Fig. 2: R(T) and R(H) measurements for two spin-valve devices demonstrating different behaviours.
figure 2

The two different device responses observed. a Resistance (R) vs. temperature (T) curve for a device with Nb thickness dNb = 25 nm, in both the parallel (black) and antiparallel (blue) states. b, c Minor R(H) loops (μ0: magnetic permeability in a vacuum, H: in-plane magnetic field) from the same device as (a), in the normal state, (b), showing giant magnetoresistance, and the superconducting (c) state, which has greater resistance in the parallel state. d R(T) curve for a device with dNb = 28.5 nm, in both the parallel (black) and antiparallel (blue) states. e, f Minor R(H) loops from the same device as (d), in the normal state, (e), showing giant magnetoresistance, and the superconducting (f) state. In the superconducting state, the antiparallel state has higher resistance, similar to the normal state. For the R(H) loops, light data represent sweeps from positive to negative H, starting at high positive values. The dark data in each loop is for the return sweep. In these minor loops, only the free permalloy layer undergoes switching, illustrated by the black arrows, which show the relative magnetic moment orientation of the permalloy layers. Arrows in a, d indicate the temperature of the corresponding R(H) loops. Supplementary Fig. 1 features b, f with different axes, and Supplementary Fig. 2 features similar plots for two additional devices.

Device behaviour

R(T) and R(H) measurements of two devices are shown in Fig. 2. Whilst the normal state R(H) loops (Fig. 2b, e) indicate GMR behaviour as expected, the superconducting state loops (Fig. 2c, f) reveal that two distinct behaviours appear in our devices, which is supported by the device transitions in Fig. 2a, d; for the device with higher dNb = 28.5 nm, Tc(AP) < Tc(P) and ΔR > 0, consistent with the results of Gu et al.38, suggesting GMR moderated by quasiparticles (QP GMR). For the device with lower dNb = 25 nm ΔR is negative (Fig. 2c), and Tc(P) < Tc(AP). These results are those expected for superconducting spin-valve effect behaviour observed in CIP devices. The resistance increase with increasing field visible in Fig. 2c occurs for all superconducting spin-valve effect devices, which all have low Hc2 values (being mid-transition at measurement temperatures), and therefore exhibit visible resistance increases within an applied magnetic field.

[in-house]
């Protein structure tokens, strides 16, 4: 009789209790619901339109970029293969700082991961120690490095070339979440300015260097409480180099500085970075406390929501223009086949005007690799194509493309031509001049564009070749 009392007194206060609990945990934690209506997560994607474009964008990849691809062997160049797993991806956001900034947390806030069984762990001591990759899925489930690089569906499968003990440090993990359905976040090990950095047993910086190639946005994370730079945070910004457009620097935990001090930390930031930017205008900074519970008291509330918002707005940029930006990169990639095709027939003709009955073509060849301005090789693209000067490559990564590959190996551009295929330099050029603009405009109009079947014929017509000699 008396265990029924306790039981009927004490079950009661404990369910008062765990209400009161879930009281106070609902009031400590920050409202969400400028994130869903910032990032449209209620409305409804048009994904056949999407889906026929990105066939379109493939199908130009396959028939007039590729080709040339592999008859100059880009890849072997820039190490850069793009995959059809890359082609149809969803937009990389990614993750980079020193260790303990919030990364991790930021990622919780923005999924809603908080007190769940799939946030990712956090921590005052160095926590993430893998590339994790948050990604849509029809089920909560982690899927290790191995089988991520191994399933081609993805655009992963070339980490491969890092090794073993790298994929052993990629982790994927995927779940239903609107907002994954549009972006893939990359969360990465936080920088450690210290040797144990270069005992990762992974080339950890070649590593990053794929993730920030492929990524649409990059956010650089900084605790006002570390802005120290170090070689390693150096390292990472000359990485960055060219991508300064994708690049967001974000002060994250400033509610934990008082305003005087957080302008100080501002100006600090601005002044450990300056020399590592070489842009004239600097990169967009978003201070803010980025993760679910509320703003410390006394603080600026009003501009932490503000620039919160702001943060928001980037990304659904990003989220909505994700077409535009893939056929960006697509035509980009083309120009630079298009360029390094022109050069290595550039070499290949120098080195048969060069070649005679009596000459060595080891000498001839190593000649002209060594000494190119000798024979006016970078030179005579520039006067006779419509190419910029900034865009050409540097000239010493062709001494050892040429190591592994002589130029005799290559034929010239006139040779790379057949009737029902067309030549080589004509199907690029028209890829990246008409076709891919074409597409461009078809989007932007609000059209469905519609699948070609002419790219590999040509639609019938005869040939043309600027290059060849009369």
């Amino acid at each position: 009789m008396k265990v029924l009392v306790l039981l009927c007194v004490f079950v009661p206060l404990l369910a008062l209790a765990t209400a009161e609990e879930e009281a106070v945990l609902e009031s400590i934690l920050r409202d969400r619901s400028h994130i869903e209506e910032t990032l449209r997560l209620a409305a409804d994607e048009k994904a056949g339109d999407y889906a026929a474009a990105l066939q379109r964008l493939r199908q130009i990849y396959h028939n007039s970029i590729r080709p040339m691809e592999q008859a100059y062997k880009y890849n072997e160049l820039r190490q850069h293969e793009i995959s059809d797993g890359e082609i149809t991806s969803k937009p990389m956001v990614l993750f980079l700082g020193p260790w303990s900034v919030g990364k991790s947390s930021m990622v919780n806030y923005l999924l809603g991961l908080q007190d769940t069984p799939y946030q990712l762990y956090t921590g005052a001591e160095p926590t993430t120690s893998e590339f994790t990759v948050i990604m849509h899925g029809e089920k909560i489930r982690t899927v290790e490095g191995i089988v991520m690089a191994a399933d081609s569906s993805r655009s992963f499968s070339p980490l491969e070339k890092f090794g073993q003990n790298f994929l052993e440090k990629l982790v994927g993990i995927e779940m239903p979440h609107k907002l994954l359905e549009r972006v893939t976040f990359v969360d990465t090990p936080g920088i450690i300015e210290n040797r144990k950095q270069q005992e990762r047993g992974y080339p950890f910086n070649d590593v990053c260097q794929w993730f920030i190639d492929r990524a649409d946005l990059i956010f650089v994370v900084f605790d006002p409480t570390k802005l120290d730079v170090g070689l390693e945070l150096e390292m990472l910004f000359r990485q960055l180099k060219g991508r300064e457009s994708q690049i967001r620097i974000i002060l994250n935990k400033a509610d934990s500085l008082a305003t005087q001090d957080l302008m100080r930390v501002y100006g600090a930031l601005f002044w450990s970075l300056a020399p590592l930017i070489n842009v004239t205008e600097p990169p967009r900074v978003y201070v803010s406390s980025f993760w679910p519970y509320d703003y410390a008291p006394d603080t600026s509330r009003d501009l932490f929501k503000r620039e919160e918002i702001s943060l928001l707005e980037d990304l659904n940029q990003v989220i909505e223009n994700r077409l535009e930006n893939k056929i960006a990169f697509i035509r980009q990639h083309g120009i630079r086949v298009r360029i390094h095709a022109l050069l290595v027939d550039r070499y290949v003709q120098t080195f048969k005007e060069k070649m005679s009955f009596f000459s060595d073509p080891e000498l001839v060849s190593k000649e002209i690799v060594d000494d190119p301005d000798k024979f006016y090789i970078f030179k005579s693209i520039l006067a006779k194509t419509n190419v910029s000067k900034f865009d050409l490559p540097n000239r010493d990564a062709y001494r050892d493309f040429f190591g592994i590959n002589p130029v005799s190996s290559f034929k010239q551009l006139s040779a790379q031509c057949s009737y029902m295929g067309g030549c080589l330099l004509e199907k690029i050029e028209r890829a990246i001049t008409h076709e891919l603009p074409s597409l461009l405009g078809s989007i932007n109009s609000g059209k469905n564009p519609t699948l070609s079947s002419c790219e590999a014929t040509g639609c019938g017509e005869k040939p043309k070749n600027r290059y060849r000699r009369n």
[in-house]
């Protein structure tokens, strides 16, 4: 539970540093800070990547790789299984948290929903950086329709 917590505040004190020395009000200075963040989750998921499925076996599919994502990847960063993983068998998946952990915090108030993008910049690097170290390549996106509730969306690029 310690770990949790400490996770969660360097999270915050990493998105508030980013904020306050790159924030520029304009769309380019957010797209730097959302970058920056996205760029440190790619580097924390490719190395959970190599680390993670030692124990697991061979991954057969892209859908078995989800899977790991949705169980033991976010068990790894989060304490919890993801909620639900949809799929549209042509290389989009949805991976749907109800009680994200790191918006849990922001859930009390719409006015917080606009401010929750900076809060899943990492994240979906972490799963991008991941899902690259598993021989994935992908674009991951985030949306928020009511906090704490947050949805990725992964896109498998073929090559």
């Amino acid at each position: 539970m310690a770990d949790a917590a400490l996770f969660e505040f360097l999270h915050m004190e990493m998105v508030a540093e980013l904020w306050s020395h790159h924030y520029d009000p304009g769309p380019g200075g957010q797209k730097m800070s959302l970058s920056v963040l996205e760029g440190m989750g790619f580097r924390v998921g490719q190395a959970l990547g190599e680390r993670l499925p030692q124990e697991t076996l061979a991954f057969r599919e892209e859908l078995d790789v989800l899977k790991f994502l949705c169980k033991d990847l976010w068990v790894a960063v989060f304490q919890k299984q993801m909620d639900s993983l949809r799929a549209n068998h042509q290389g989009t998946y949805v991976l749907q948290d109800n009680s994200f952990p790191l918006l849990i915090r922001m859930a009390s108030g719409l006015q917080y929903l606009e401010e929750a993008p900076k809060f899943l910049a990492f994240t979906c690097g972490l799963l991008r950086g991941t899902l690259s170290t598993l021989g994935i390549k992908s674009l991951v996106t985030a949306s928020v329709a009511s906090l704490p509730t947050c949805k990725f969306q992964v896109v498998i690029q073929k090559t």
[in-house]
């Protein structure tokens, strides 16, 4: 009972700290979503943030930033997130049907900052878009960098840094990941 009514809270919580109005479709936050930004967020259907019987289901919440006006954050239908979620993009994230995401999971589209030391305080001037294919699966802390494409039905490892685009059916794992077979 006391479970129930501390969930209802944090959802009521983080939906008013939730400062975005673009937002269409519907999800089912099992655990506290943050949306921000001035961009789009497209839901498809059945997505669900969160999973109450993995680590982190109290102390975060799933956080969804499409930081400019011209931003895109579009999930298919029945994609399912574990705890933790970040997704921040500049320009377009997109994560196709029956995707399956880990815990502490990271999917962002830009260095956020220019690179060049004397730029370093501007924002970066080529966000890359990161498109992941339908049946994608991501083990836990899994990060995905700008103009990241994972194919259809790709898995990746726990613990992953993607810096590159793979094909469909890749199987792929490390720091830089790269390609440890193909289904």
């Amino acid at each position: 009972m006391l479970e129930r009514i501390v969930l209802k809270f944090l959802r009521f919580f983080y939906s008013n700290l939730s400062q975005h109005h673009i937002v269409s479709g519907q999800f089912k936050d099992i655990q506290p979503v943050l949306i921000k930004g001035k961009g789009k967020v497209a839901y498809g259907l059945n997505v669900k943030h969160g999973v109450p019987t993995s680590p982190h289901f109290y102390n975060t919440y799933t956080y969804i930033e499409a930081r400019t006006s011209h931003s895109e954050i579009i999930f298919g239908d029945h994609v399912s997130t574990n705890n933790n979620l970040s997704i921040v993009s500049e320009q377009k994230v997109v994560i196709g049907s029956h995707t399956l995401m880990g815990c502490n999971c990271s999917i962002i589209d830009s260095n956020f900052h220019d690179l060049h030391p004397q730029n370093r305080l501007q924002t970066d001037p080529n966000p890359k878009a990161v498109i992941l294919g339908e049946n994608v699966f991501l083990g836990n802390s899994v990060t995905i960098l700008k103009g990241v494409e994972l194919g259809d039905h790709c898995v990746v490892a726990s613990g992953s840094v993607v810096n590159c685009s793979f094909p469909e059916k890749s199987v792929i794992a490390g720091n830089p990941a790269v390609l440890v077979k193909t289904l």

Normal state spin decay

In Fig. 3 we show the absolute value AΔR versus dNb, with data points and y-error representing the mean of multiple devices from a single substrate and their standard deviation respectively. Grey data are from devices in their normal state (measured at < 10 K) and coloured data are from devices in the superconducting state at T/Tdevice = 0.3. Blue points are devices demonstrating the superconducting spin valve effect. By fitting a simple decaying exponential, \(\exp (-{d}_{{{{{{{{\rm{Nb}}}}}}}}}/{l}_{{{{{{{{\rm{sf}}}}}}}}})\)42, a reasonable approximation where the thickness of the ferromagnet (15 nm) is much greater than the spin-flip length in the ferromagnet (5.5 nm43), we estimate spin-diffusion lengths from the GMR data in both the normal and superconducting states: \({l}_{{{{{{{{\rm{sf}}}}}}}}}^{{{{{{{{\rm{N}}}}}}}}}=25\pm 3\) nm, and \({l}_{{{{{{{{\rm{sf}}}}}}}}}^{{{{{{{{\rm{S}}}}}}}}}=12\pm 4\) nm. The decay length for QP GMR (in the superconducting state) is shorter than the normal state decay length, as found previously38. Normalised values of ΔRnorm = [RAP(H = 0) − RP(0)]/RP(0) range from ΔRnorm = 0.00024–0.0045 in the normal state, from ΔRnorm = 0.00032–0.0054 for QP GMR devices, and from ΔRnorm = −0.011 to −0.053 for devices demonstrating the superconducting spin valve effect.

Fig. 3: Spin decay in the normal and superconducting states.
figure 3

AΔR (device area A, magnetoresistance ΔR) vs. Nb thickness (dNb) in current perpendicular-to-plane spin valves for both the normal state (below 10 K, grey) and superconducting state (T/Tdevice = 0.3, red/blue, where T is temperature and Tdevice is the onset temperature of the device transition). Red circles are devices showing quasiparticle giant magnetoresistance, whereas blue circles show the superconducting spin valve effect. For clarity, points are the mean value from multiple devices on a single substrate; vertical error bars are the standard deviation in AΔR of these devices and horizontal error bars the uncertainty in dNb. Supplementary Fig. 3 features this plot with devices plotted as individual points. Fits are a simple exponential decay considering each device individually, as described in the Normal state spin decay section.


We now detail the main results of this article. To the best of our knowledge, the superconducting spin-valve effect has not been previously observed in CPP superconducting spin valves, and so we investigate the factors that determine the appearance of this effect.

In Fig. 4 we plot AΔR at T/Tdevice = 0.3 versus dNb, which shows a systematic dependence of AΔR on dNb, with a crossover from positive to negative AΔR occurring at dNb = 26 nm. The inset shows the equivalent trend of ΔTcversus dNb. For dNb = 21 nm, the superconducting spin valve effect reaches a positive ΔTc up to 299 mK (Supplementary Note 1: Supplementary Fig. 2a), which is large for transition metal F/S/F spin-valves where values are usually of the order tens of mK9,10,11,12,13,14,15,16,17,18,22,23,24,25,26,27,28,29,30. However, we note that these large values of ΔTc are linked to inflation of AΔR (Supplementary Note 2); devices showing the superconducting spin-valve effect have suppressed and broadened device transitions (transition width > 1 K in Fig. 2a), meaning even these large ΔTc values will not allow infinite magnetoresistance (complete switching between superconducting or normal states at a constant temperature). By considering the impact of superconductivity rather than just dNb, using Tdevice as the independent parameter, the outlier points at dNb = 31 nm were shown to agree far better with the overall trend in the data (Supplementary Note 1: Supplementary Fig. 4a and Supplementary Fig. 5). This led to consideration of the value dNb/ξS,d, where ξS,d is the dirty limit coherence length in the superconductor, calculated using